My research over the past few years has focused on questions regarding topics such as where cultural variation and other forms of biological diversity come from, and how the evolved response to infectious disease stress variation contributes to human value systems and national development. Ultimately, though, my interests include the evolved psychology of all organisms.
I earned my PhD in Biology from the University of New Mexico in 2008 with Randy Thornhill and Paul Watson as my committee chairs. I also earned my M.S. in Biology from UNM with Thornhill and Watson. Prior to this I conducted graduate studies and research at Oklahoma State University with the guidance of David Duvall. I earned my B.S. in Wildlife and Fisheries Ecology from Oklahoma State University.
K Letendre, CL Fincher & R Thornhill (in press). Parasite stress may cause non-state wars, revolutions and coups, terrorism, and the absence of peace across the world. in T Shackelford and V Weekes-Shackelford (Ed.) The Oxford Handbook of Evolutionary Perspectives on Violence, Homicide, and War, Oxford University Press: Oxford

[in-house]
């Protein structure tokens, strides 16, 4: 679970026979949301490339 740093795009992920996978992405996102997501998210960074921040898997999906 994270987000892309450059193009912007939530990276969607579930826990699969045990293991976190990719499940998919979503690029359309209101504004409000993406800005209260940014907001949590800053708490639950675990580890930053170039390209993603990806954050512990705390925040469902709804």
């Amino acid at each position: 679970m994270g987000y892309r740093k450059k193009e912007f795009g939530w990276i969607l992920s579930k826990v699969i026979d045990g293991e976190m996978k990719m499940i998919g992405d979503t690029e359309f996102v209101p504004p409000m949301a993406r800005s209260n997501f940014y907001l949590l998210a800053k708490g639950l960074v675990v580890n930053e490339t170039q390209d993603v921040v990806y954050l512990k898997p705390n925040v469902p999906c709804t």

M Kandrik, CL Fincher, BC Jones & LM DeBruine (2013). Menís, but not womenís, sociosexual orientation predicts couplesí perceptions of sexually dimorphic cues in own-sex faces.Human Behavior and Evolution Society in Miami, Florida, USA. July 2013. [abstract»»]
M Kandrik, BC Jones, CL Fincher & LM DeBruine (2013). Menís, but not womenís, sociosexual orientation predicts couplesí sensitivity to sexually dimorphic cues in own-sex faces.European Human Behaviour and Evolution Association in Amsterdam, Netherlands. March 2013. [abstract»»]